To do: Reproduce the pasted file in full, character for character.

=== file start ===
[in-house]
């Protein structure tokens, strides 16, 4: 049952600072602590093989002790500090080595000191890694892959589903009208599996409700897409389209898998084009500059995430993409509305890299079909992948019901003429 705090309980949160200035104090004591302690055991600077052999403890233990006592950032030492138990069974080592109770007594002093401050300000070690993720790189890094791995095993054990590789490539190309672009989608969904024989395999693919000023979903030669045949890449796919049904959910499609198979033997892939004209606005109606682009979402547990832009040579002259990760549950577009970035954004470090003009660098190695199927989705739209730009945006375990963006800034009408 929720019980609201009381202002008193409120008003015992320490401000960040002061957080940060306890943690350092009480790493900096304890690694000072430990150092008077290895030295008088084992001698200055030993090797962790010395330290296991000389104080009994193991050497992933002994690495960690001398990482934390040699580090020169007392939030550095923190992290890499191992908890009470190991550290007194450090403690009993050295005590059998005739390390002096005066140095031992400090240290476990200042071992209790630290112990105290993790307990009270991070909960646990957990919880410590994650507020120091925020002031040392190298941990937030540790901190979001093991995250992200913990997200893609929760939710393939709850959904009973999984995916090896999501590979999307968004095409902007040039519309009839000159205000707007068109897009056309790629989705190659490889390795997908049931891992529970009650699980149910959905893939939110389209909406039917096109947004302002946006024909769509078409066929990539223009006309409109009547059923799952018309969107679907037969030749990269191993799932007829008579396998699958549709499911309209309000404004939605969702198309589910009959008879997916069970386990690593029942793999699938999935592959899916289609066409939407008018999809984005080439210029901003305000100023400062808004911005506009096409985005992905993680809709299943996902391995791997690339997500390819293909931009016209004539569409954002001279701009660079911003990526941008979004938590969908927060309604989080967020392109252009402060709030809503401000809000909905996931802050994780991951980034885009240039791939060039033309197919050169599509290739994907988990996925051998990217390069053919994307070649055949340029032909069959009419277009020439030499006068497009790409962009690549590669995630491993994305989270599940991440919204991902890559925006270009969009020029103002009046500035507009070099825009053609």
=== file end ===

[in-house]
């Protein structure tokens, strides 16, 4: 049952600072602590093989002790500090080595000191890694892959589903009208599996409700897409389209898998084009500059995430993409509305890299079909992948019901003429 705090309980949160200035104090004591302690055991600077052999403890233990006592950032030492138990069974080592109770007594002093401050300000070690993720790189890094791995095993054990590789490539190309672009989608969904024989395999693919000023979903030669045949890449796919049904959910499609198979033997892939004209606005109606682009979402547990832009040579002259990760549950577009970035954004470090003009660098190695199927989705739209730009945006375990963006800034009408 929720019980609201009381202002008193409120008003015992320490401000960040002061957080940060306890943690350092009480790493900096304890690694000072430990150092008077290895030295008088084992001698200055030993090797962790010395330290296991000389104080009994193991050497992933002994690495960690001398990482934390040699580090020169007392939030550095923190992290890499191992908890009470190991550290007194450090403690009993050295005590059998005739390390002096005066140095031992400090240290476990200042071992209790630290112990105290993790307990009270991070909960646990957990919880410590994650507020120091925020002031040392190298941990937030540790901190979001093991995250992200913990997200893609929760939710393939709850959904009973999984995916090896999501590979999307968004095409902007040039519309009839000159205000707007068109897009056309790629989705190659490889390795997908049931891992529970009650699980149910959905893939939110389209909406039917096109947004302002946006024909769509078409066929990539223009006309409109009547059923799952018309969107679907037969030749990269191993799932007829008579396998699958549709499911309209309000404004939605969702198309589910009959008879997916069970386990690593029942793999699938999935592959899916289609066409939407008018999809984005080439210029901003305000100023400062808004911005506009096409985005992905993680809709299943996902391995791997690339997500390819293909931009016209004539569409954002001279701009660079911003990526941008979004938590969908927060309604989080967020392109252009402060709030809503401000809000909905996931802050994780991951980034885009240039791939060039033309197919050169599509290739994907988990996925051998990217390069053919994307070649055949340029032909069959009419277009020439030499006068497009790409962009690549590669995630491993994305989270599940991440919204991902890559925006270009969009020029103002009046500035507009070099825009053609």